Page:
Mar 13, 2017
Brooklyn 100 Influencer: Ashaina Cumberbatch, NY Communities for Change
A born organizer, Ashaina Cumberbatch has always had a knack for uniting people. As the Senior Director at New York Communities for Change, Cumberbatch brings people together and helps provide them with the tools they need to be empowered.
How/why did you become involved in your line of work?
I always had a passion for organizing events as a young person. I would plan social events, including parities, family retreats/reunions, anything that would gets folks together. When a friend told me about the organization, it was the mission that grabbed me. Empowering communities to work together to create and preserve safe blocks and homes. Helping communities to organize and rally around affordable housing, increasing minimum wages, eradicating social ills meshed well with my personality.
Tell us a little bit about your present work, the Cliffs Notes version of your day to day and what is at stake.
I am the Senior Director at New York Communities for Change. We organize in communities of color around equality and social justice. However, in the era of Trump, my day to day work is now focused on how we push back in a real way that will open the doors and hearts for people of color. What’s at stake? What is not at stake? Most personal to me is my three boys, having to grow up in a world, or just our society, where we can no longer turn a blind eye to structural racism. A society where our President elect does not need to hide his prejudices, does not have to display boundaries or pretend social equality as a value nor does he have to hide his distaste for anyone who does not support his political agenda. What will life look like for my sons and the sons of America? Our Communities are in distress. People are being displaced daily. Families are being ripped apart. So when you ask what’s at stake, America is at stake. We are now living in a fascist world where racism is real and no longer taboo.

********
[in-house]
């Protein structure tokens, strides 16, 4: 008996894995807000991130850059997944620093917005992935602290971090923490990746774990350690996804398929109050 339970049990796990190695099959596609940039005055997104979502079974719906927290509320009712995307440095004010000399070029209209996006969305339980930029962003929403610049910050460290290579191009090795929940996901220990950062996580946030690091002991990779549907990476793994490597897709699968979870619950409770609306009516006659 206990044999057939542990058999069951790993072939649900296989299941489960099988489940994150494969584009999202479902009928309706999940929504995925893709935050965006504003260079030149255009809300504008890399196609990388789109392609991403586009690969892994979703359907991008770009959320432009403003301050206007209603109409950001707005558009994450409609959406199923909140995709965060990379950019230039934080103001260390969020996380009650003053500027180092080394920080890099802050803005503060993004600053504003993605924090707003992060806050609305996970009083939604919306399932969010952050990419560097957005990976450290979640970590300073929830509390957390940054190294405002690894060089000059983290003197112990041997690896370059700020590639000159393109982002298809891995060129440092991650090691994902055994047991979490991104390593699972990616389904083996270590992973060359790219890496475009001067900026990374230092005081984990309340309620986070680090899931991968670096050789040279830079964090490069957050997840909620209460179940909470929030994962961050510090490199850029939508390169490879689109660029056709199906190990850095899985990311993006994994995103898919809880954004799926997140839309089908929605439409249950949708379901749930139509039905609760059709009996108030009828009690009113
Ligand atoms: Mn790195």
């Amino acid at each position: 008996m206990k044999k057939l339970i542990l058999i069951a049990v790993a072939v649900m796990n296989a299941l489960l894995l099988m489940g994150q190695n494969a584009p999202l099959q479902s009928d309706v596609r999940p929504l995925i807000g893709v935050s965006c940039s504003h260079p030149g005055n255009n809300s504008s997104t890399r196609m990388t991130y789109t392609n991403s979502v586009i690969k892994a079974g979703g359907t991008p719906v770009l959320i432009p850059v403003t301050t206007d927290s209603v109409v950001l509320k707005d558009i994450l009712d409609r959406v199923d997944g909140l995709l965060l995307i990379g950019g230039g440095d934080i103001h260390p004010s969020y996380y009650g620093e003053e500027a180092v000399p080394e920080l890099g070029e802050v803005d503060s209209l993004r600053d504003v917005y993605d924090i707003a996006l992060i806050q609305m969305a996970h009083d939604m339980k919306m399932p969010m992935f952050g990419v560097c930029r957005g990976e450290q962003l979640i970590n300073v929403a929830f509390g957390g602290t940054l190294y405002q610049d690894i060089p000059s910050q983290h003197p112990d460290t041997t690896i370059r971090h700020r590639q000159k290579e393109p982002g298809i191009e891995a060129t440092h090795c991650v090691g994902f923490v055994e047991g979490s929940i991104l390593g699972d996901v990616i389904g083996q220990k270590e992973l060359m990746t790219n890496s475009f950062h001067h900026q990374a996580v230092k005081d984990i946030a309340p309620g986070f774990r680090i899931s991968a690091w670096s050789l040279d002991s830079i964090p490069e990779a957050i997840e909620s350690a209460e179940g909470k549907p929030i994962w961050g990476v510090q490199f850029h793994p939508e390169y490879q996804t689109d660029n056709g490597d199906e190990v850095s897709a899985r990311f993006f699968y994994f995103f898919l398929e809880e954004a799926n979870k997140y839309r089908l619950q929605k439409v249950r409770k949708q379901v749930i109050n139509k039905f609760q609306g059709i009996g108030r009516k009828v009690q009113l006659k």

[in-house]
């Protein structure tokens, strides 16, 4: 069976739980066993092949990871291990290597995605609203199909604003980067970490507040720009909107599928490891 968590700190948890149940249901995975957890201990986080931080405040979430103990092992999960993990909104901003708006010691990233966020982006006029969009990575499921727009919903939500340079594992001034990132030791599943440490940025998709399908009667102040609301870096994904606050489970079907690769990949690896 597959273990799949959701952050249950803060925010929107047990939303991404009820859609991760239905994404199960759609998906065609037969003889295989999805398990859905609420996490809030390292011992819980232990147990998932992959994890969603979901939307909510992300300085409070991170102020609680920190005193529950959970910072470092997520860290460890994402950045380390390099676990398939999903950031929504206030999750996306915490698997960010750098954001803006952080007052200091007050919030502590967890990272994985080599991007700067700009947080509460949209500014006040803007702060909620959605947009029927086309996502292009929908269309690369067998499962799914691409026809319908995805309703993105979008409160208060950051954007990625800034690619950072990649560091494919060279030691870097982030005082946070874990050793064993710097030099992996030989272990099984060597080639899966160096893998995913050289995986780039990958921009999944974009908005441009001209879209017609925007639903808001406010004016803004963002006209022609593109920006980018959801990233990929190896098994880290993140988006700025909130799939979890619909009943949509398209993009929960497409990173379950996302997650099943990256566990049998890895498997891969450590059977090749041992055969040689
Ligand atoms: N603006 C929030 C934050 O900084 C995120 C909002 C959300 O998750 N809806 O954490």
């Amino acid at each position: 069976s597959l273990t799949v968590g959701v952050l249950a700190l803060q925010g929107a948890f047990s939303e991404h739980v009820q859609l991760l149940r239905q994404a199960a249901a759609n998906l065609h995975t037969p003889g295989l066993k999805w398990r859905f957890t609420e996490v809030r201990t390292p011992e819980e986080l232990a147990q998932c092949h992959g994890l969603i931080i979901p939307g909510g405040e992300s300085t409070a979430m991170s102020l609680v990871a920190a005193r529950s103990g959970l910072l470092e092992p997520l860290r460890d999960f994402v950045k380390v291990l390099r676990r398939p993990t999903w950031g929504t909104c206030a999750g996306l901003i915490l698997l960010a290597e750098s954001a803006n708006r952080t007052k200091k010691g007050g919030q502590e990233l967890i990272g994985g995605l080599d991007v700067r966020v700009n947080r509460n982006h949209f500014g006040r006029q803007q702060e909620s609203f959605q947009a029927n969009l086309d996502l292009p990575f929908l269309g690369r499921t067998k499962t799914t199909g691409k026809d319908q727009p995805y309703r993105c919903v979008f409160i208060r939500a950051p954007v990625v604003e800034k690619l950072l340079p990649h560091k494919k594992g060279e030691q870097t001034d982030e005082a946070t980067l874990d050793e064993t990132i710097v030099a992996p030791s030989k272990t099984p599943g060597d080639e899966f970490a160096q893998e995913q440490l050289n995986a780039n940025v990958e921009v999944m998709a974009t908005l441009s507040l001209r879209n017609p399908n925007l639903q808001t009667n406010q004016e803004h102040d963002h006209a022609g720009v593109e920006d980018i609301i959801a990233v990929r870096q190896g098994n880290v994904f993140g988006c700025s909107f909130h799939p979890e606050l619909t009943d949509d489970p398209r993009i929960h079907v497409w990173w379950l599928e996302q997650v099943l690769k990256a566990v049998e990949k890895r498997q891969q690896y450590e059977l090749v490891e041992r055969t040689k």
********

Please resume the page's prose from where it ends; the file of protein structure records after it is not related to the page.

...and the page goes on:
What do you find most fulling about your work
Helping people. I’m a very family oriented person so when I am doing my job, I do it with love. Just knowing that I can make a difference just by positively impacting one person’s view on life and on the movement, in my option, is very rewarding.
What is your proudest achievement with this work and what is your greatest challenge?
My proudest achievements were helping create history by take hundreds of fast food workers out on strike in 2012 to fight for better wage and respect in the work place and most recently, when we camped out for three days at Goldman Sachs’s New York Office, which was very empowering for me. What I find to be most challenging beside the political environment and pushback, is being a women in a man’s world.
What do you hope changes or improves (or continues!) in your field in the future?I hope to improve the way America views people of color. To change the view of media that displays us as thieves and murders, and to increase awareness of the gifts and contributions of black and brown folks to America and the world. To promote unity of all people.
Who would you nominate for this list?
Learn more about this year’s 100 Influencers in Brooklyn Culture.
Photo by Daniel Dorsa.
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